Published in the Columbia Missourian
The Columbia Public School District takes your children's safety seriously. Though Missouri is one of 12 states that does not mandate any criminal background checks on prospective school employees, the district performs these checks on all new school employees and volunteers, including substitute teachers. The lone exception is parents who serve as volunteers in classrooms.
The district has never had a problem with former criminals in schools, said Gene Huff, district director of personnel.
Local background checks are done by both the Missouri State Highway Patrol and Clarence M. Kelley and Associates, a private investigative and consulting firm in Kansas City.
If an applicant is from Missouri, the Highway Patrol performs the pre-employment check, which includes Missouri Department of Family Services child abuse and neglect records.
Kelley and Associates handles out-of-state background checks and reports information from agencies in places the subject has lived or worked.
Each report provides information on a subject's criminal background, including offenses against children. Pending cases, convictions and sentences are reported; " not guilty" verdicts are not part of anyone's criminal record.
The report turnaround time is quick, said Darren Dupriest, investigations manager at Kelley and Associates, because his clients have employers and job applicants waiting for the results. "Three to four days is pushing their envelope," he said. The Highway Patrol check takes 14 days, said June Baker, assistant director of criminal records and identification. The Child Abuse and Neglect Hotline Unit of the Department of Family Services report takes about 10 working days, said Martha Witt, a social services supervisor for the department. Both attributed the timetable to the paperwork involved.
Three factors influence the hiring decision: any infractions committed, the frequency of convictions and when the offenses occurred.
Although background checks are only done before hiring, school personnel who commit crimes during employment should consider their jobs in jeopardy, Huff said. Each situation is evaluated on a case-by-case basis, he said. A decision to fire would require a conviction, rather than an allegation or formal charge. The seriousness of the crime also is a factor, Huff said.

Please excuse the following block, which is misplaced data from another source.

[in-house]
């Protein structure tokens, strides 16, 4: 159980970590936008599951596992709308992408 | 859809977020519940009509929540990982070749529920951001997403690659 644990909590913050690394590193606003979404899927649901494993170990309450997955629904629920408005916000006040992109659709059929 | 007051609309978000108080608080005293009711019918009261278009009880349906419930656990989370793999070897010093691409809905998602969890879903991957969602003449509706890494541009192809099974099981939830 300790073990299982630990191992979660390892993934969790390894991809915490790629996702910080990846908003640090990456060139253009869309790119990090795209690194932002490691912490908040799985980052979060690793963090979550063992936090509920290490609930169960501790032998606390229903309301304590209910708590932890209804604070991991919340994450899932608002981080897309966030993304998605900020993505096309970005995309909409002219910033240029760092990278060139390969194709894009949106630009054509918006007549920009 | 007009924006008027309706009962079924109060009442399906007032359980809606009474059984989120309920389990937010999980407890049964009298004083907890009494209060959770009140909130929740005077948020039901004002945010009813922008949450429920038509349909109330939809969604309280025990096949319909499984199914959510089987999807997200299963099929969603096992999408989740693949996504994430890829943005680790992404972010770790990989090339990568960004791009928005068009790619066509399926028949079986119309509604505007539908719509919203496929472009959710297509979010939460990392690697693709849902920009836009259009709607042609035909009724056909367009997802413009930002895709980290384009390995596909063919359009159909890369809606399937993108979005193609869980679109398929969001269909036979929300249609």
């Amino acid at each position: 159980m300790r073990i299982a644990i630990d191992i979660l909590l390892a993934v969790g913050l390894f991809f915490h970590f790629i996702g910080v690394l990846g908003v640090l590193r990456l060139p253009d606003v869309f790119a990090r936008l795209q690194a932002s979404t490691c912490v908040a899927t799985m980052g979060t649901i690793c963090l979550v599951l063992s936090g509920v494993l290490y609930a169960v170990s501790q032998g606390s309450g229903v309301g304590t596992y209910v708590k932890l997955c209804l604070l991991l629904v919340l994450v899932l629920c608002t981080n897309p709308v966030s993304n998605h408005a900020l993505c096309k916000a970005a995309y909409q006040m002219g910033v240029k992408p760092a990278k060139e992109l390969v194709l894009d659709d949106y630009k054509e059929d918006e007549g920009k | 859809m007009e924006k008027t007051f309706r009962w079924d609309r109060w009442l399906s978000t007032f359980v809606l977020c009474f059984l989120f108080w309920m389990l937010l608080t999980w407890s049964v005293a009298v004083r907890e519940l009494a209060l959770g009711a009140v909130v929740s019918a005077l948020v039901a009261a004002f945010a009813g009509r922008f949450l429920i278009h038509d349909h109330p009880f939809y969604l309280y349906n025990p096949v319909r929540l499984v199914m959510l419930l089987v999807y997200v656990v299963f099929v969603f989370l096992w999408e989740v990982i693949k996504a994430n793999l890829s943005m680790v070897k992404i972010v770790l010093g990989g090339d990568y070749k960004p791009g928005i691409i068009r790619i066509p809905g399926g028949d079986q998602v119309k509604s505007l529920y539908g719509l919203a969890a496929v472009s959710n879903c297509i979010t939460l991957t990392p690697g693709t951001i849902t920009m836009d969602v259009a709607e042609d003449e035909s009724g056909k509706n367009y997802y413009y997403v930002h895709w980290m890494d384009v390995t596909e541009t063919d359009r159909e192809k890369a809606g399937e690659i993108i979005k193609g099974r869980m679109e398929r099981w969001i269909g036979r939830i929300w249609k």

Kelley and Associates can perform different kinds of background checks for clients, including verification of work experience and educational credentials, Dupriest said.
Also, because Dupriest's case managers have law enforcement experience, they can assist clients in understanding the information in the reports the firm delivers.
"We report whatever's publicly accessible within the guidelines of applicable laws," Dupriest said.
Because the Columbia school district is a new client of the investigative firm, Dupriest said he was unable to comment on the frequency of requests from Columbia.
He did say school districts are regular requesters of pre-employment background checks.
All applicants for Missouri teacher certification must declare a felony conviction, said David Adams, assistant director of teacher certification at the Missouri Department of Education.
Failure to truthfully declare a criminal history is perjury.
The Missouri Department of Education shares lists of revoked teaching certifications with other members of the National Association of State Directors of Teacher Education and Certification, Adams said. Although the monthly list of new revocations is large, the number of Missouri teachers affected is low - fewer than three in an average year, Adams said.
The state doesn't mandate background checks because it expects school districts to properly investigate applicants on their own, said State Rep. Vicky Riback Wilson, D-Columbia.
Until there is evidence the system isn't working, there is no need to place additional restrictions on school districts, she said. "It's one of the things we leave to local control."